If my spouse owes back taxes, will his tax debt affect my return?
Yes. The IRS can apply all or part of your joint refund to your spouse’s legally enforceable past-due debt.
You can file Form 8379: injured spouse allocation to recover your share of the joint refund if:
- You filed a joint return.
- The joint return had a refund due — all or part of which will be applied against your spouse’s back taxes.
- You aren’t legally obligated to pay the debt — your spouse is the only one who owes the debt.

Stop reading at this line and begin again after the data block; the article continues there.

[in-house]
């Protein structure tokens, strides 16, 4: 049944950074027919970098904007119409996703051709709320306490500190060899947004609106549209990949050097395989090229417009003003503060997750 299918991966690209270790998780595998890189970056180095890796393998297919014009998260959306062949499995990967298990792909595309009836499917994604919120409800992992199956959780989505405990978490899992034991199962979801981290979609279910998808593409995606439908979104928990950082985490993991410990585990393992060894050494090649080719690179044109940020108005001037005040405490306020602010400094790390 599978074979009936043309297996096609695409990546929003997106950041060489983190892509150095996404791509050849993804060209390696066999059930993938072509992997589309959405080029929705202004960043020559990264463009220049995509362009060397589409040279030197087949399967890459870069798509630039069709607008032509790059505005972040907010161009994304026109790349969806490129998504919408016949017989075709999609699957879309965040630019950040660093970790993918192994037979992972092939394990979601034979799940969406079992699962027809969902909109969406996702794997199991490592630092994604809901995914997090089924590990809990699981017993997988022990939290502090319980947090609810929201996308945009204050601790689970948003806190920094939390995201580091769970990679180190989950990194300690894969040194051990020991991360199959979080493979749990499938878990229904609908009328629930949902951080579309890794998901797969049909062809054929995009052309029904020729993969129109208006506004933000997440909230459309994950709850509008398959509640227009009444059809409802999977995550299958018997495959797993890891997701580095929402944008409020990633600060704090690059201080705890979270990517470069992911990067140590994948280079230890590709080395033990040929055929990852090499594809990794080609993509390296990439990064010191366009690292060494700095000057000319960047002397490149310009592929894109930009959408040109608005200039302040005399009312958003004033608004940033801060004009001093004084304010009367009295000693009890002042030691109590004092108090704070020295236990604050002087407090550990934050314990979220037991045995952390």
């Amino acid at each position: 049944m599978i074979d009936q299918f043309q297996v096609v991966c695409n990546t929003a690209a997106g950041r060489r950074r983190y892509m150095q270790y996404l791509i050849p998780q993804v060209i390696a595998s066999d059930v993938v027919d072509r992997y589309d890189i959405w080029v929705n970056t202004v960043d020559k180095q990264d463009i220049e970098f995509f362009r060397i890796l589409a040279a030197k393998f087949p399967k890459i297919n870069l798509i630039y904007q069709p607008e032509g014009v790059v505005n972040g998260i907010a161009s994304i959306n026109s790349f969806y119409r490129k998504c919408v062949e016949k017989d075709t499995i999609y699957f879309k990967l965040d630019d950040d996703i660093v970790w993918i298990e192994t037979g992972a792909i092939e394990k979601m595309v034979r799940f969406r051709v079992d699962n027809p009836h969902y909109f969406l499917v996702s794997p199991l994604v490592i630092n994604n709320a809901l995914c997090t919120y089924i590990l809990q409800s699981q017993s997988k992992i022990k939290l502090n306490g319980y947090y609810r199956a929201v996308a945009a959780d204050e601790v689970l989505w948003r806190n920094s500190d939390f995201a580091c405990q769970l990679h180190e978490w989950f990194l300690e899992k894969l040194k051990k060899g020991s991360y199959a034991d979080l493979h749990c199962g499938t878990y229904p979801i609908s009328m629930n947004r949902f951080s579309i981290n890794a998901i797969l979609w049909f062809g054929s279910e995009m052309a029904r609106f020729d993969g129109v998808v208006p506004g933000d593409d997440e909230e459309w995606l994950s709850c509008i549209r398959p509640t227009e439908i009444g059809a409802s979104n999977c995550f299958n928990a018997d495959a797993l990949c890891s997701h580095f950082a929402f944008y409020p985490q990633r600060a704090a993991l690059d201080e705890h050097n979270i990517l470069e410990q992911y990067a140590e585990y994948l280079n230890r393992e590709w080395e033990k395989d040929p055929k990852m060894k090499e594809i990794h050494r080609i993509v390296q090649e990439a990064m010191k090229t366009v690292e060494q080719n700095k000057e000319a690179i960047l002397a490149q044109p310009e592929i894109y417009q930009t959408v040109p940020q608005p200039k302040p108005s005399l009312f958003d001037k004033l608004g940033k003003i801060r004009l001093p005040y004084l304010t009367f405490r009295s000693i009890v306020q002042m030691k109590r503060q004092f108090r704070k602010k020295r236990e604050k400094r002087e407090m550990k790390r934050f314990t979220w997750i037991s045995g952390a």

- You reported income (Ex: wages, taxable interest) on the joint return.
- You did one or both of these:
The IRS must review your return to allocate part of the refund to you and part to your spouse’s back taxes. It usually takes 11-14 weeks to process your refund.
Learn more about the potential tax benefits of charitable holiday giving. Your holiday donations may boost your refund, depending on the organization.
Trying to determine the cost of tax preparation or H&R Block’s prices? Find out why there is no one-size-fits-all answer when it comes to tax prep.
Do you have unreimbursed expenses to include on your tax return? Learn how to claim unreimbursed employee expenses with IRS Form 2106.
What’s the difference between an enrolled agent (EA) vs. a certified public accountant (CPA)? Explore the roles of EAs and CPAs at H&R Block.